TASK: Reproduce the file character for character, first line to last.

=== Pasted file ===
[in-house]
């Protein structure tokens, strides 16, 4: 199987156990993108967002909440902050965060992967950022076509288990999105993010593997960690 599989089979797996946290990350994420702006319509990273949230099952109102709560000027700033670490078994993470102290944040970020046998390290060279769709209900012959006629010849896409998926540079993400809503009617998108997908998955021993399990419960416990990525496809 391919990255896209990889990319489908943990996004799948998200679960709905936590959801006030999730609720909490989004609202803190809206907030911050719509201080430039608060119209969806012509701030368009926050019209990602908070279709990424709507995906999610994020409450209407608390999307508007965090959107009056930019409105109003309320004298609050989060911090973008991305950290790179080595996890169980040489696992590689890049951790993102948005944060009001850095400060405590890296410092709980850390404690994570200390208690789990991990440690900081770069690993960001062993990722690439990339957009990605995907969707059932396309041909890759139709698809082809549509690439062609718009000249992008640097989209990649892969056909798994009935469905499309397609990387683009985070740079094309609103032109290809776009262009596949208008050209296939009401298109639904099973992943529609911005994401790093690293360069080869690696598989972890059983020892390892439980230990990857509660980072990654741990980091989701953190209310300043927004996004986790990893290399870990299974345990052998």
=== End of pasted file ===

[in-house]
């Protein structure tokens, strides 16, 4: 199987156990993108967002909440902050965060992967950022076509288990999105993010593997960690 599989089979797996946290990350994420702006319509990273949230099952109102709560000027700033670490078994993470102290944040970020046998390290060279769709209900012959006629010849896409998926540079993400809503009617998108997908998955021993399990419960416990990525496809 391919990255896209990889990319489908943990996004799948998200679960709905936590959801006030999730609720909490989004609202803190809206907030911050719509201080430039608060119209969806012509701030368009926050019209990602908070279709990424709507995906999610994020409450209407608390999307508007965090959107009056930019409105109003309320004298609050989060911090973008991305950290790179080595996890169980040489696992590689890049951790993102948005944060009001850095400060405590890296410092709980850390404690994570200390208690789990991990440690900081770069690993960001062993990722690439990339957009990605995907969707059932396309041909890759139709698809082809549509690439062609718009000249992008640097989209990649892969056909798994009935469905499309397609990387683009985070740079094309609103032109290809776009262009596949208008050209296939009401298109639904099973992943529609911005994401790093690293360069080869690696598989972890059983020892390892439980230990990857509660980072990654741990980091989701953190209310300043927004996004986790990893290399870990299974345990052998």